IRAQ SPECIAL: Bush team used 3-point plan for UN support on Iraq
By Bill Sammon
Two months of intensive diplomatic consultations finally culminated when Powell received a phone call from Russian Foreign Minister Igor Ivanov, who said two words “OK, yes.”
President Bush’s quest for an international resolution against Iraq began with a sweeping speech to the United Nations and ended with hairsplitting negotiations over words such as “and” and “or.”
Two months of intensive diplomatic consultations finally culminated when Secretary of State Colin L. Powell received a phone call from Russian Foreign Minister Igor Ivanov, who said two words the administration longed to hear “khorosho, da,” which is Russian for “OK, yes.”
Less than two hours later, Mr. Powell walked into the Rose Garden with the president, who announced what had seemed impossible just days earlier — all 15 members of the UN Security Council, including Syria, had voted for a tough new resolution against Iraq.
Mr. Bush made a point of publicly thanking Mr. Powell for working “tirelessly and successfully” on the difficult task of lining up support from the various nations. But it was the president himself who first made the decision to marshal international opinion against Saddam Hussein.
“This all really flows from a strategic decision the president made sometime ago,” said a senior administration official, who spoke on the condition of anonymity.
“And over the course of the summer, but especially through August, in consultations with his national security team, the president made a judgment that since this was an affront not just to the United States, but to the international community, we should take the problem to the international community.”
Mr. Bush did so on Sept. 12, when he appeared before the UN General Assembly to shame them into standing up to Saddam Hussein or risk becoming as irrelevant as the old League of Nations.
“There were three elements, really, in that speech, and those three elements drove all of the negotiations that we have been involved in for the past seven weeks,” said a second administration official. Those elements amounted to a detailed indictment of Saddam, a demand for compliance with existing UN resolutions and the threat of war if Baghdad balked.
Mr. Bush exhorted diplomats to come up with a strong resolution within “weeks, not months,” leaving next Tuesday as an unofficial deadline. For the next seven weeks, Mr. Powell and John Negroponte, the US ambassador to the United Nations, led a team of diplomats who fanned out to enlist allies.
“We slowly but surely adjusted our position in accordance with what we heard from others,” one official said. “The president instructed us to work with the others, never moving away from our principles, never moving away from these three elements, but at the same time trying to accommodate the views of others.
“This at some times became an excruciatingly difficult task, as we first put the British into the basket with us, and then slowly all of the others.” Among the five permanent members of the Security Council, Russia and France threw up the most obstacles. For weeks, France insisted on two weaker resolutions instead of a single strong one.
Although the French eventually acquiesced, a number of stumbling blocks remained. For example, the French insisted that only the Security Council could determine whether Iraq was in “material breach” of the resolution.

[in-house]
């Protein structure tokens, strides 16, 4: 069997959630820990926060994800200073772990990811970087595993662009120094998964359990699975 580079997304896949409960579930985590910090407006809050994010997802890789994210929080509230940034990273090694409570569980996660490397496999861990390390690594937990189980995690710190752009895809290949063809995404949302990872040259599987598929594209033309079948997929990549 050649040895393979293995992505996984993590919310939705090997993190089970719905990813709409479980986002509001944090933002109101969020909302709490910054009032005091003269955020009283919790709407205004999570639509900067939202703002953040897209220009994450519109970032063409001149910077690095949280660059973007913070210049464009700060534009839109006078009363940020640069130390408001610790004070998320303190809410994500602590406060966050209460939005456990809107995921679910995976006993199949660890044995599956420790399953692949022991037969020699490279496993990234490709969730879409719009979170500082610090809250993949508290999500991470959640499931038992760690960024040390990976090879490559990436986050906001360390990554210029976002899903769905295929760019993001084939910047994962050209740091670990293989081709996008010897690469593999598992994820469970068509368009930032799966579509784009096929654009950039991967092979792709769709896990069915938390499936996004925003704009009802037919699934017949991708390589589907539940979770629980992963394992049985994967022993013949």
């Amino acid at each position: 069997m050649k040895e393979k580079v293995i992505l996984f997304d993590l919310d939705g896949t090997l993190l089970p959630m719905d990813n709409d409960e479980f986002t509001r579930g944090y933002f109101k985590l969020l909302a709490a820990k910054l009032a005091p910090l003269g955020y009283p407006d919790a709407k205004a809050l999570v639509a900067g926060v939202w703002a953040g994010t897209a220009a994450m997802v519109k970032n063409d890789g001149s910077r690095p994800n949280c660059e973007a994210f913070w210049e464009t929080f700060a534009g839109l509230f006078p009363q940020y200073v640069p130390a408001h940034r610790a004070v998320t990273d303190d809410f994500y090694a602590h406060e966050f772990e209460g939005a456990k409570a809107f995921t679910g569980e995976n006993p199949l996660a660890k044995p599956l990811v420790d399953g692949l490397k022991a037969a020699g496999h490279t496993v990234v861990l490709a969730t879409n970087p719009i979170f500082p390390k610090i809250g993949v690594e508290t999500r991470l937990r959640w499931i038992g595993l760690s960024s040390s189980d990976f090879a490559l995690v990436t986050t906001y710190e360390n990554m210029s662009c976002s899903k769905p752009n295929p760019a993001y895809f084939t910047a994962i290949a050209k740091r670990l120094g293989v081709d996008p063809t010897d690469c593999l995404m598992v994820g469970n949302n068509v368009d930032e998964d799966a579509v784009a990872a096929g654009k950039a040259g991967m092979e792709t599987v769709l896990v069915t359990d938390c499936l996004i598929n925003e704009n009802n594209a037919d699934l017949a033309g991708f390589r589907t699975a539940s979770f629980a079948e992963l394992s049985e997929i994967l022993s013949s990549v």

The Americans objected, insisting that “material breach” would be self-evident if Iraq violated the resolution. Last Saturday, the French finally agreed, although obstacles remained.
Mr. Powell got the word just before he turned off his cell phone so that he could walk his daughter down the aisle at her wedding.
By Wednesday, the US team had hammered out language for a final resolution and pushed for a vote by all 15 members of the Security Council. But only a dozen were on board, with France, Russia and Syria still holding out.
“By then, we were reasonably sure we had the votes for it in order to pass it,” an official said. “But we were interested in getting as many votes as we could for the resolution, and trying to get all of the permanent members not only to not veto it, but also not to abstain, to be for it.” Negotiations intensified Thursday afternoon. Mr. Bush spoke with French President Jacques Chirac after Mr. Powell leaned on French Foreign Minister Dominique de Villepin.
“We solved the last outstanding problem with respect to French concerns,” an official said.
But the Russians were still playing hard to get.
So Mr. Bush telephoned Russian President Vladimir Putin for a final round of arm-twisting. Mr. Powell followed up with a call to Mr. Ivanov to report that the Americans had agreed to French demands to change two words in the resolution.
The word “and” was substituted for the word “or” in one spot. And the word “secure” was substituted for the word “restore.”
“That made all the difference,” one source said of Mr. Ivanov. “He considered that to be a breakthrough that he wanted to take to President Putin right away.”
Yesterday morning, just before the UN vote, Mr. Ivanov called Mr. Powell to pledge Russia’s support. That left Syria as the sole holdout, prompting a full-court press by the Americans.
“And then, just as Ambassador Negroponte was going into the council chamber, we still were not sure about the Syrian vote,” one official said. “But he got word at that point we had the Syrian vote. And that was 15-0.” —The Washington Times